What Impact Does an Inspection Regime Have on the Quality of Public Service Delivery?

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  What impact does an inspection regime have on the quality of public service delivery

This assignment will look at the impact inspection has on the quality of public services delivery using the five step model for public services delivery improvement. Public services provide individuals with a service, which is provided by a public body and free at the point of delivery. On some occasion there might be nominal charge payable for example charges for prescription. The main responsibility of the governments to its citizens is the provision of public services such as healthcare and education Alford and O’flynn (2012). The manner in which governs institutions through the delivery of public services is a key factor in the attitudes to which citizens will have towards the regime. Better services translate to content individuals who are willing to cooperate with the initiatives of the government and vice versa (Foster 2011, p.74). Therefore, the services provided should be conversant and fit for purpose to meet with the needs of the public, especially the most vulnerable and should further be delivered with utmost veracity.  The Health Foundation (2017) states that the UK currently spends over £140 billion a year on public provision on health and over £20 billion on social care. These structures form the largest expenditure of the total revenue retrieved by the government (Brandsen, and Pestoff 2006, p.439).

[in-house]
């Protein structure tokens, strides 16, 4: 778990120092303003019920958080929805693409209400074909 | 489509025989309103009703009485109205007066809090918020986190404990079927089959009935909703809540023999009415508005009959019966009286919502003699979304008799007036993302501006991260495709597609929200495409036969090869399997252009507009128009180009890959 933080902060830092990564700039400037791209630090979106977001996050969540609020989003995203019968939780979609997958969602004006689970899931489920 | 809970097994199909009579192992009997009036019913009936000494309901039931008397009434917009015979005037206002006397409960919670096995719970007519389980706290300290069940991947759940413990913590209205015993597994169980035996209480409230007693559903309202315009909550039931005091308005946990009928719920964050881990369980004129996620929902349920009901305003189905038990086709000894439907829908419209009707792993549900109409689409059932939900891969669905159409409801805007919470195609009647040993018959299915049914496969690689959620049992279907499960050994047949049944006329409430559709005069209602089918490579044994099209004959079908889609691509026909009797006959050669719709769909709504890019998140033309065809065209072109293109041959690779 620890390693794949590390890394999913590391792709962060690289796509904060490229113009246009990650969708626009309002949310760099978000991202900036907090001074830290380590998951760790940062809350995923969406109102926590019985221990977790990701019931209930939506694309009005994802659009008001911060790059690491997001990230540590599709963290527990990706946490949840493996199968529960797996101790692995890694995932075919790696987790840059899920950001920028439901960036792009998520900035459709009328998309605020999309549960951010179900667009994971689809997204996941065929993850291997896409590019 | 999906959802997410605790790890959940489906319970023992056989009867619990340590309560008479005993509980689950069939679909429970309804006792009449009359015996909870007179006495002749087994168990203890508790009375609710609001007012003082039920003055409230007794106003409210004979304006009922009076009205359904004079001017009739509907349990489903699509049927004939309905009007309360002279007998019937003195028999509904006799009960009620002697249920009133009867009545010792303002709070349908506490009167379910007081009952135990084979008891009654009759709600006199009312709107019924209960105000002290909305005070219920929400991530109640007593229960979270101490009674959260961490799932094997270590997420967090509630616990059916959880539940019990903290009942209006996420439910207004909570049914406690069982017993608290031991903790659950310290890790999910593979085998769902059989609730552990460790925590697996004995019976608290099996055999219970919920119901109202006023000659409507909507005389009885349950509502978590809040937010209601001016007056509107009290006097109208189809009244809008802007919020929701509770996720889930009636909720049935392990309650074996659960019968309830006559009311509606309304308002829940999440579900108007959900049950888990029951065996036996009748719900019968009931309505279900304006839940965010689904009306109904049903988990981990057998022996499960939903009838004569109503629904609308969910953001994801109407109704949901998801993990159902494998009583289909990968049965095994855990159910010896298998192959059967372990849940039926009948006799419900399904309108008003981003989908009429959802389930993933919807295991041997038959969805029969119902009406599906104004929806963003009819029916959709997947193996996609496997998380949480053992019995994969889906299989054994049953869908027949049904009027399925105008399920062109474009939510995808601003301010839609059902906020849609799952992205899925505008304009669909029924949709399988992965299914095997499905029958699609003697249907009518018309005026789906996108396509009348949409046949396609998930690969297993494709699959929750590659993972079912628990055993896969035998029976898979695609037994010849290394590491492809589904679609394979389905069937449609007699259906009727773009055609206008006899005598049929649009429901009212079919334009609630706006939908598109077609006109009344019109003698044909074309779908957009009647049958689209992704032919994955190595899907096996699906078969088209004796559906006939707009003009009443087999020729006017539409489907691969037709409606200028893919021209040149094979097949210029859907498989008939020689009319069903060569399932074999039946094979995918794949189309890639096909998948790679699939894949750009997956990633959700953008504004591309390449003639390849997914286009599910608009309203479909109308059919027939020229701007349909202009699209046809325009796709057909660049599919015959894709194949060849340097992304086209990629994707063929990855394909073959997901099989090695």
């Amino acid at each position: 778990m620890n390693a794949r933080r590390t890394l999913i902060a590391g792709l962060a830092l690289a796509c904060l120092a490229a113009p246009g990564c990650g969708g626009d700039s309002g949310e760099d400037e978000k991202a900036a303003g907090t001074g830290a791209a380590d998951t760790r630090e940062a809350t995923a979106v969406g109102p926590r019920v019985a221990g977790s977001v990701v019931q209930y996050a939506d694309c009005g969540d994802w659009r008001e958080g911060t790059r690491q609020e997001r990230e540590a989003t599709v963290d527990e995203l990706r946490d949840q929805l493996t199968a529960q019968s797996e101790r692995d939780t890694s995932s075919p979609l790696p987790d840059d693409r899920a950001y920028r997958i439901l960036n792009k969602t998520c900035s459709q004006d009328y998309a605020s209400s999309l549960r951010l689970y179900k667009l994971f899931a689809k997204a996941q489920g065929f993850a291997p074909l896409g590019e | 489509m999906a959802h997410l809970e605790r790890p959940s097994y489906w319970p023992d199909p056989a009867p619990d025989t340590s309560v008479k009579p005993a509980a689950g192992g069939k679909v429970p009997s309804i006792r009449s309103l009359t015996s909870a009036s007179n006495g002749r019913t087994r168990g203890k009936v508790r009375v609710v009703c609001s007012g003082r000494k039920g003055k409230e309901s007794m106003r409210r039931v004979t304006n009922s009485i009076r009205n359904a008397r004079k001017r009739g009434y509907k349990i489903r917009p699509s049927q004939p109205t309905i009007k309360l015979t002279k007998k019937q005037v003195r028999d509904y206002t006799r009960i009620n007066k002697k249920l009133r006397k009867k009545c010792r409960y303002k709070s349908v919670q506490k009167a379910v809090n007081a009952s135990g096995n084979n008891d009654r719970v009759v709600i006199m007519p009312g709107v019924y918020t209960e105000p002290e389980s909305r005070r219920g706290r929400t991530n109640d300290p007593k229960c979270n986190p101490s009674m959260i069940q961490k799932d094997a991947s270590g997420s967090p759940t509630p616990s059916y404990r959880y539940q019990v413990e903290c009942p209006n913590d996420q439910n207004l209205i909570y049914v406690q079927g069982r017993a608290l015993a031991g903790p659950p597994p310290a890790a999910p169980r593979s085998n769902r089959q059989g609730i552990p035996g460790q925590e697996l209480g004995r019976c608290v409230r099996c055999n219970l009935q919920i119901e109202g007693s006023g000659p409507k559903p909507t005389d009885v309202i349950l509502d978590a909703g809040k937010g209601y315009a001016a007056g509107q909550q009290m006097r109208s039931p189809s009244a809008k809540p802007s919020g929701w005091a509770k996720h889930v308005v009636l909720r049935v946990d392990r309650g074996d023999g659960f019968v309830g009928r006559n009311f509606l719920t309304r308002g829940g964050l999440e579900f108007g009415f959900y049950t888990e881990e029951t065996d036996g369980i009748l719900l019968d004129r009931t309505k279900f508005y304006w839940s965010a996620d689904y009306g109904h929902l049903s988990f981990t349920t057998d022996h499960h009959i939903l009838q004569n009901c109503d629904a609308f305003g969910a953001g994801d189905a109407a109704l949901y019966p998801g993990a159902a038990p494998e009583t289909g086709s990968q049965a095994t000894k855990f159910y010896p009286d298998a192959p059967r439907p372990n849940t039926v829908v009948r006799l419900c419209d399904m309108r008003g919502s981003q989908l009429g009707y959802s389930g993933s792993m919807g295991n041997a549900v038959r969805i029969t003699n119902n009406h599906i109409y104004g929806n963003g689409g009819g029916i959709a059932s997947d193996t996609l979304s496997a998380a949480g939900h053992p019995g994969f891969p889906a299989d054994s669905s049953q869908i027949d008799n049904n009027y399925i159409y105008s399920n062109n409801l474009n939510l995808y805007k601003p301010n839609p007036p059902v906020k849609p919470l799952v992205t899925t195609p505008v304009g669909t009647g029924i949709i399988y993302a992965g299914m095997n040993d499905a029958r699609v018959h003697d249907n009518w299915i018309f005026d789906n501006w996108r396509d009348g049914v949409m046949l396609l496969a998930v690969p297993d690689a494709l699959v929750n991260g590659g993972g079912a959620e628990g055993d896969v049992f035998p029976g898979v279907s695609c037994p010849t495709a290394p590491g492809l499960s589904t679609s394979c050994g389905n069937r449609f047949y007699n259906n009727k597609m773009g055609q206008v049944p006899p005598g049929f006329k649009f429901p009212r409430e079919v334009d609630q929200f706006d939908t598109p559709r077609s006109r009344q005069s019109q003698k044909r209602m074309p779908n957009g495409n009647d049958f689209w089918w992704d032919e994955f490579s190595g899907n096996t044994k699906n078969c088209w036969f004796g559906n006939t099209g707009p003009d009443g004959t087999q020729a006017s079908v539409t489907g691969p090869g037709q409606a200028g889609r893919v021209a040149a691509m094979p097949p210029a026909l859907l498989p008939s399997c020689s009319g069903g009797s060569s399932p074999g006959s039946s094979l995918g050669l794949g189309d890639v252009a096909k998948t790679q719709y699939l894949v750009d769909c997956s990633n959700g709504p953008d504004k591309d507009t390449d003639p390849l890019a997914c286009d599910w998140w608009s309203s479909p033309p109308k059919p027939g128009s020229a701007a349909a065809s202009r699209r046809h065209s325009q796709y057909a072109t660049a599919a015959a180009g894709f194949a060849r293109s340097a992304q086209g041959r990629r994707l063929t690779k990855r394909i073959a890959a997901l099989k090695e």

The Care Quality Commission is an inspection regime in England that is affiliated with both public health and social care delivery services; which ensures the safety, effectiveness, compassion and quality of care given to individuals using these services was fit for purpose. The structure regulates a vast range of sectors such as the ambulance services; healthcare dispensed, care homes, hospitals dental services GP surgeries and other affiliated organisations. The system contains well elaborated policies, which apply ratings to the sectors which are regulated by law which is vital in the successful execution of its set objectives whist also encouraging improvement to be made (GOV.UK 2018).However, despite the escalation of the income the government gets, there is evidence of slow progress in the delivery of public services in both the health and social care sector. Some factors affect such outcomes like occurrences of corruption and misallocation of funds (Martin et al. 2016, p. 132). As to counter such issues, the inspection of public organisations was developed to ensure that services are delivered according to the stipulated terms (Ozolins 2010, p.198).